Girona is often known as the gateway to the Costa Brava. During the summer months its small airport receives many scheduled and charter flights from across Europe, however the majority of the passengers flying here will never set foot in the town itself and instead proceed straight to the coast. But Girona is actually a gorgeous and picturesque town, well worth a visit in itself. Its cobbled streets steeped in history are perfect for a weekend away and the old buildings perched over the River Onyar will make you feel like you're in Florence. The history of Girona goes back to Roman times, when it was called Gerunda. But it is in medieval times that the city became a major centre, situated - as it is today - on the main road linking Barcelona to France. That position also gave the city a few headaches in its history, as it often became the northernmost bastion against the French invading troops. Girona for almost six centuries was also home to one of the biggest and most influential medieval Jewish communities in Europe, before their expulsion in 1492. Today the city is one of the wealthiest in Spain and a thriving university city, with a young and lively population, a passion for fine food & wine and a lovingly preserved heritage. At just 39 minutes by train from Barcelona, and just about 90 minutes flight from London, why not seeing for yourself?
From an LGBT point of view Girona does not have exclusively gay venues, yet it is a very accepting and young city with some pretty smart bars and amazing restaurants. LGBT people are welcome pretty much everywhere and will not feel awkward or rejected in any public space.
What to see in Girona
The Cathedral and its Museum
The Cathedral and its majestic baroque facade is one of the most recognisable symbols of the city, preceded by a steep and enormous stairway, adding to the imposing presence. Once you climb the 90 steps you will be rewarded by the widest Gothic-style vault in the world and many treasures. Don't miss the museum, with some amazing artefacts, dating back to ancient medieval times, and the cloister which dates back to 12th century and is the oldest part of the complex.
The Church of Sant Feliu
The spire of Sant Feliu, another unmissable landmark of Girona's skyline, is blunted - a lightning strike destroyed its upper part. The tower was supposed to be joined by an identical twin, which was never completed. Another imposing stairway lead to a precious Gothic medieval church that dates back to the 14th century. From across the river the view is magnificent, especially at sunset with the sun beaming on the facade.
The medieval walls
The imposing walls of the city that once protected Girona from its enemies, are today a stunning vantage point across its ancient centre. A walk along the top of the fortifications has now been restored: we recommend to start at the southern end, near the Jardì de la Infancy and to continue all the way to the Cathedral - the views enjoyed along the way are just breathtaking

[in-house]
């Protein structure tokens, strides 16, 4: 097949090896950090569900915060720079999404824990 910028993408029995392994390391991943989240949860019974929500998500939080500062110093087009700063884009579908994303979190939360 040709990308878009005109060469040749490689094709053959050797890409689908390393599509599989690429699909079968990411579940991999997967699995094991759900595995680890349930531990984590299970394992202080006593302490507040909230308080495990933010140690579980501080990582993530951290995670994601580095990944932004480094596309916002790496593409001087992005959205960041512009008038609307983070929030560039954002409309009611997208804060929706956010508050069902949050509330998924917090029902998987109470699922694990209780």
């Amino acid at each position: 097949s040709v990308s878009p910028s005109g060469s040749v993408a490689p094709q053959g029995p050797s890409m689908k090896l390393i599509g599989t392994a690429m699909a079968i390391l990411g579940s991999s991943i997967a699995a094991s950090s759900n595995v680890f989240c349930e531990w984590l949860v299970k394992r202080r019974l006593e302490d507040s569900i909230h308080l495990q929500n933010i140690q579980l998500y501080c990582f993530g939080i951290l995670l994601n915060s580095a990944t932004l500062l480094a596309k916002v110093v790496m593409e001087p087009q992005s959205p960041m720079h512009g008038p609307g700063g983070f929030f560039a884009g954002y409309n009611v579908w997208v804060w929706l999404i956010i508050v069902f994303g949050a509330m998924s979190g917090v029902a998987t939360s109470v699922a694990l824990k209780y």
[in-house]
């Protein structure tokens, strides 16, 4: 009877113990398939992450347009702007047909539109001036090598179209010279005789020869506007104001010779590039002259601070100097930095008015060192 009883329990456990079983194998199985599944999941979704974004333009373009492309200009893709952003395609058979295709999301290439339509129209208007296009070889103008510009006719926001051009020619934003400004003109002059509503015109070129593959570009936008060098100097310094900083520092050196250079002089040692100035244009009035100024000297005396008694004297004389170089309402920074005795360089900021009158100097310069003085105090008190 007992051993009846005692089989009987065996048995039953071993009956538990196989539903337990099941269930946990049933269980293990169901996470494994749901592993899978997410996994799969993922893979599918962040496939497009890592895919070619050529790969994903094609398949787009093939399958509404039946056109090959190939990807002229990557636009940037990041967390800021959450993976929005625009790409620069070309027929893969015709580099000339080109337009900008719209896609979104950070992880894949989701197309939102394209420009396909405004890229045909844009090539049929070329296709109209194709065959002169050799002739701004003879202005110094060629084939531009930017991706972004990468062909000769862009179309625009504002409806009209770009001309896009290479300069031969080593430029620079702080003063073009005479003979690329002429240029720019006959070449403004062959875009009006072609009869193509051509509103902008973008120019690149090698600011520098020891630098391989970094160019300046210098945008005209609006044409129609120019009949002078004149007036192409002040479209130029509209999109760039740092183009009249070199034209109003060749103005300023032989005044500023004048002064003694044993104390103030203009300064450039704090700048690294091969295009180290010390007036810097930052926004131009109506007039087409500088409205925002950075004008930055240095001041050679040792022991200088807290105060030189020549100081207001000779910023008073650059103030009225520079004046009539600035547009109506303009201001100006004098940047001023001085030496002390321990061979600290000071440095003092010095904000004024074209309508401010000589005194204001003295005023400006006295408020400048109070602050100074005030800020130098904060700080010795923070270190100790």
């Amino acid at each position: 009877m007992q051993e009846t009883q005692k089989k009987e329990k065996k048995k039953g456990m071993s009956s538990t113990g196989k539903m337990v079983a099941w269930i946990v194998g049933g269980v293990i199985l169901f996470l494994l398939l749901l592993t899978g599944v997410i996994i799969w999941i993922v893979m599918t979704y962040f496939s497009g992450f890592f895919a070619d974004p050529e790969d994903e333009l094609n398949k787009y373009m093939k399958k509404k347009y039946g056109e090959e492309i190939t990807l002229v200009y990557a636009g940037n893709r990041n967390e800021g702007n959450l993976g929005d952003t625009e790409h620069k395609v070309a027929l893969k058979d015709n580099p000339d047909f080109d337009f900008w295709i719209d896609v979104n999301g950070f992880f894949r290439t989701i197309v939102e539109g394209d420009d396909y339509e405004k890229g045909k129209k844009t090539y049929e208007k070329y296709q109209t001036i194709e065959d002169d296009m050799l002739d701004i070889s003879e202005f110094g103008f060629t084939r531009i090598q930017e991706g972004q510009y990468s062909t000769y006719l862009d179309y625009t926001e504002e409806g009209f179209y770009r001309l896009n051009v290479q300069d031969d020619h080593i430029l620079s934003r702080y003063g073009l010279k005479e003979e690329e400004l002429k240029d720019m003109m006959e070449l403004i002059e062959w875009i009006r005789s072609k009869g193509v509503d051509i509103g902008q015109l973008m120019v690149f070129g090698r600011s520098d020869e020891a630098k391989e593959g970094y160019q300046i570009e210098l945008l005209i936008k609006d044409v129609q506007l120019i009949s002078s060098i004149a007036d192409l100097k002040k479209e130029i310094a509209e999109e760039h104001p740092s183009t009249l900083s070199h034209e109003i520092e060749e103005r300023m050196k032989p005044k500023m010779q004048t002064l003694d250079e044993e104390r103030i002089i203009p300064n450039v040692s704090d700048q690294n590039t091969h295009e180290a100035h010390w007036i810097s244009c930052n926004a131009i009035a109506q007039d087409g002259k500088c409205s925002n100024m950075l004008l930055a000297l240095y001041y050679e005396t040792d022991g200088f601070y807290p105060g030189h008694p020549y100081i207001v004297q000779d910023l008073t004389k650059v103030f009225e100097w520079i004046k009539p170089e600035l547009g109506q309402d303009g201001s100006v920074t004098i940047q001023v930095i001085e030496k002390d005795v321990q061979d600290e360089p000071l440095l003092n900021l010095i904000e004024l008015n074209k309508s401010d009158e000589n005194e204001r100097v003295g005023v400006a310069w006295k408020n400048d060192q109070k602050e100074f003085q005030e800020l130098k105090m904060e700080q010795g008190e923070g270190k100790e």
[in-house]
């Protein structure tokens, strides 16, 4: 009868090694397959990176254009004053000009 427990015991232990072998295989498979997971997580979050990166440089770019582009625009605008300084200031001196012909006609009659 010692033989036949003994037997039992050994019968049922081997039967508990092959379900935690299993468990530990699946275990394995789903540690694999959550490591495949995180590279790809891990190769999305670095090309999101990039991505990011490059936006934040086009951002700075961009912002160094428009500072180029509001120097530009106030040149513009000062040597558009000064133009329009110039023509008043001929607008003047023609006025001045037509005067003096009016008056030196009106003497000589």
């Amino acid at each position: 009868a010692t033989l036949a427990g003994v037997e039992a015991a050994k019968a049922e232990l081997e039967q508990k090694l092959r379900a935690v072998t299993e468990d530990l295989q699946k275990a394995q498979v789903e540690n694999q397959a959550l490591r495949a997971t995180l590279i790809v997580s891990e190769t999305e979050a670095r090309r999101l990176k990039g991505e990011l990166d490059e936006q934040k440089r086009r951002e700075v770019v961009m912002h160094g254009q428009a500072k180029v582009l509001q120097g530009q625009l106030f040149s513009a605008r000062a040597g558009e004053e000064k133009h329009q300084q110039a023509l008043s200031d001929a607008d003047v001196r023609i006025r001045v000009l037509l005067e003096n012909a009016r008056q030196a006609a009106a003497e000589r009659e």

The houses over the River Onyar
They may not be as renowned as Florence's, but Girona, just like the Tuscan capital, features some picturesque houses alongside the river and they have earned the town the definition of 'Catalan Florence'. Dating back hundreds of years, they reflect their bright colours in the water and provide a beautiful and romantic landscape.
Girona's medieval heart
Girona's medieval heart is best enjoyed on foot. It's a pretty labyrinth of cobbled streets, ancient porticos, pretty arches and steep stairways. At night it is as picturesque and romantic as during the day. It is worth taking some time to get lost in the myriads of alleyways and silent courtyards. Stop for a meal in one of the gorgeous restaurants along the way or enjoy a drink under one of the porticos of the Plaça del Vi, like you might have done centuries ago, when this was the city's old wine market.
The Arab Baths
Despite the name, this beautiful monument wasn't actually built by the Arabs; it's a Romanesque creation, dating to the 12th century, but the reason why they are called this way is because they were inspired by the spa structure popularised so much by the Muslims, who were at the time pretty much home in the south of Iberia. These are the best preserved public baths in Catalonia and were in use until the 16th century.
Learn about Girona's legends
Girona is also famous for its legends. There are so many of them, and some are very old indeed, dating back to ancient times. Our favourite is linked to a small stone lioness mounted on a slender column in the square in front of the church of San Feliu. it is said that whoever kisses the ass of the stone lioness is sure to come back to Girona. It's worth a try...
The Rambla and its buzz
The Rambla de la Llibertat is a magnificent pedestrianised street along the river and was originally developed in the 13th century to hold the city's market, hence the low-ceilinged arcades and arches. Today it is one of Girona's main commercial thoroughfares and a favourite spot for the locals to meet and chat.
Where to stay
The Llegendes de Girona hotel is a stunning fusion of old and new. Located in a medieval building literally five minutes walk from the iconic Cathedral and the Church of Sant Feliu, its 11 rooms have been renovated in a modern and contemporary style perfectly complementing the historical surroundings. If you want a 4-star boutique hotel experience that really matches Girona - a fascinating old city with a modern and vital pulse - this is the place to be.
Llegendes de Girona Hotel
Portal de la Barca, 4 · 17004 Girona, Spain.
T. (+34) 972 22 09 05 - (+34) 972 20 62 57